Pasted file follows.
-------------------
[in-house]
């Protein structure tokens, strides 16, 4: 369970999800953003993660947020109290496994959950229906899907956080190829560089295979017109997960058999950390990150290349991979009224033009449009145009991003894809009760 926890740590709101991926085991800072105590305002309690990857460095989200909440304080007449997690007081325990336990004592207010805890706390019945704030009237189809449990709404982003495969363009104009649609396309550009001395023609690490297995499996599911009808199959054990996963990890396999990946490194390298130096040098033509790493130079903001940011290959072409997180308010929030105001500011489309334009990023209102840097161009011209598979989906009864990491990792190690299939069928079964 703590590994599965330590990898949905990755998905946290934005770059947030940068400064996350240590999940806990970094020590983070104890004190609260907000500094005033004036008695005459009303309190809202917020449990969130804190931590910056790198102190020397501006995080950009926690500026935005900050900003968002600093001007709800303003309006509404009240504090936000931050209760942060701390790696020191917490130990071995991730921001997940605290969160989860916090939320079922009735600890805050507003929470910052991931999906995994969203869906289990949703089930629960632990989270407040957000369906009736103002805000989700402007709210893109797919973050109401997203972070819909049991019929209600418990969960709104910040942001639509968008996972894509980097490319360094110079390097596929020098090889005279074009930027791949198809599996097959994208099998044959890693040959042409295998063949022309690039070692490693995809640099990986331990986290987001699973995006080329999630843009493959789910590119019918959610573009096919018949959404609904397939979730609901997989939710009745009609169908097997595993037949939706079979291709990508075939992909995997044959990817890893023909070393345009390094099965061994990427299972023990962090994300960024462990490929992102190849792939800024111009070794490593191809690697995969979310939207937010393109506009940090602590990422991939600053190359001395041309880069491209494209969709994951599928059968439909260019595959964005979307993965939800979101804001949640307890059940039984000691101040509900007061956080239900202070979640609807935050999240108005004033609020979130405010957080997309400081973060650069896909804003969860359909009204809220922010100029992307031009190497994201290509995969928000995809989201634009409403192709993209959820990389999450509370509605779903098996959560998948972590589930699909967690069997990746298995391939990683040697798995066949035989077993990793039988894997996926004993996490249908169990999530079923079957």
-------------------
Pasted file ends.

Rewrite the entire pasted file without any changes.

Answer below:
[in-house]
């Protein structure tokens, strides 16, 4: 369970999800953003993660947020109290496994959950229906899907956080190829560089295979017109997960058999950390990150290349991979009224033009449009145009991003894809009760 926890740590709101991926085991800072105590305002309690990857460095989200909440304080007449997690007081325990336990004592207010805890706390019945704030009237189809449990709404982003495969363009104009649609396309550009001395023609690490297995499996599911009808199959054990996963990890396999990946490194390298130096040098033509790493130079903001940011290959072409997180308010929030105001500011489309334009990023209102840097161009011209598979989906009864990491990792190690299939069928079964 703590590994599965330590990898949905990755998905946290934005770059947030940068400064996350240590999940806990970094020590983070104890004190609260907000500094005033004036008695005459009303309190809202917020449990969130804190931590910056790198102190020397501006995080950009926690500026935005900050900003968002600093001007709800303003309006509404009240504090936000931050209760942060701390790696020191917490130990071995991730921001997940605290969160989860916090939320079922009735600890805050507003929470910052991931999906995994969203869906289990949703089930629960632990989270407040957000369906009736103002805000989700402007709210893109797919973050109401997203972070819909049991019929209600418990969960709104910040942001639509968008996972894509980097490319360094110079390097596929020098090889005279074009930027791949198809599996097959994208099998044959890693040959042409295998063949022309690039070692490693995809640099990986331990986290987001699973995006080329999630843009493959789910590119019918959610573009096919018949959404609904397939979730609901997989939710009745009609169908097997595993037949939706079979291709990508075939992909995997044959990817890893023909070393345009390094099965061994990427299972023990962090994300960024462990490929992102190849792939800024111009070794490593191809690697995969979310939207937010393109506009940090602590990422991939600053190359001395041309880069491209494209969709994951599928059968439909260019595959964005979307993965939800979101804001949640307890059940039984000691101040509900007061956080239900202070979640609807935050999240108005004033609020979130405010957080997309400081973060650069896909804003969860359909009204809220922010100029992307031009190497994201290509995969928000995809989201634009409403192709993209959820990389999450509370509605779903098996959560998948972590589930699909967690069997990746298995391939990683040697798995066949035989077993990793039988894997996926004993996490249908169990999530079923079957």